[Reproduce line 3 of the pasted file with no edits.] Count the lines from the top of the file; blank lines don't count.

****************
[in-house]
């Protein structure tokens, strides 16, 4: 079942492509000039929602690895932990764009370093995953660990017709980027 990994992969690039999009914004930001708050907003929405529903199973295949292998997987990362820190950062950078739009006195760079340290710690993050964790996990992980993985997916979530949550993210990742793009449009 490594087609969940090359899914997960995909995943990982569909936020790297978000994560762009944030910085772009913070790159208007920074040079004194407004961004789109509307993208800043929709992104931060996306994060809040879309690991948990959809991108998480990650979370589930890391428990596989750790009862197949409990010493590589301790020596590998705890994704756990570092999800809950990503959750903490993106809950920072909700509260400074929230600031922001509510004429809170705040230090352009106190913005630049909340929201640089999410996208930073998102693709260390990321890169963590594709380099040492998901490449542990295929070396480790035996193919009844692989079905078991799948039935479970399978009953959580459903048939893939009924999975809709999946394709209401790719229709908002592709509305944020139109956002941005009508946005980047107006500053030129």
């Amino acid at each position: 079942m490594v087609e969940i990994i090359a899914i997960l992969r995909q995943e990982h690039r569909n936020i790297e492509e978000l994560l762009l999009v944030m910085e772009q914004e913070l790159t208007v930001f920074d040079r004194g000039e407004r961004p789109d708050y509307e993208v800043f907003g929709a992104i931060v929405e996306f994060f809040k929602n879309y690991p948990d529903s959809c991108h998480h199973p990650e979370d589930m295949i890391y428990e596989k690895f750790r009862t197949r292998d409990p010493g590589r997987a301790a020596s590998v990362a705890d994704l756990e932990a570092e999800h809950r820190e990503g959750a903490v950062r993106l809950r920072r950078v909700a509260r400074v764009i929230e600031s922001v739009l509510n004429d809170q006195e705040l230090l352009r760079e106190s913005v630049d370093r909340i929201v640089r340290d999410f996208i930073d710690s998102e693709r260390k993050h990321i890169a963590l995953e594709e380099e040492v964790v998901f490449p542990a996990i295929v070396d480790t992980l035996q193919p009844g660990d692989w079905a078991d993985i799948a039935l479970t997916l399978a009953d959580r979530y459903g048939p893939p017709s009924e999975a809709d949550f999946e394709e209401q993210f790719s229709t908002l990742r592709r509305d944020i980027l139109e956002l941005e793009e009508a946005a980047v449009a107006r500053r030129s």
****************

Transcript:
């Amino acid at each position: 079942m490594v087609e969940i990994i090359a899914i997960l992969r995909q995943e990982h690039r569909n936020i790297e492509e978000l994560l762009l999009v944030m910085e772009q914004e913070l790159t208007v930001f920074d040079r004194g000039e407004r961004p789109d708050y509307e993208v800043f907003g929709a992104i931060v929405e996306f994060f809040k929602n879309y690991p948990d529903s959809c991108h998480h199973p990650e979370d589930m295949i890391y428990e596989k690895f750790r009862t197949r292998d409990p010493g590589r997987a301790a020596s590998v990362a705890d994704l756990e932990a570092e999800h809950r820190e990503g959750a903490v950062r993106l809950r920072r950078v909700a509260r400074v764009i929230e600031s922001v739009l509510n004429d809170q006195e705040l230090l352009r760079e106190s913005v630049d370093r909340i929201v640089r340290d999410f996208i930073d710690s998102e693709r260390k993050h990321i890169a963590l995953e594709e380099e040492v964790v998901f490449p542990a996990i295929v070396d480790t992980l035996q193919p009844g660990d692989w079905a078991d993985i799948a039935l479970t997916l399978a009953d959580r979530y459903g048939p893939p017709s009924e999975a809709d949550f999946e394709e209401q993210f790719s229709t908002l990742r592709r509305d944020i980027l139109e956002l941005e793009e009508a946005a980047v449009a107006r500053r030129s």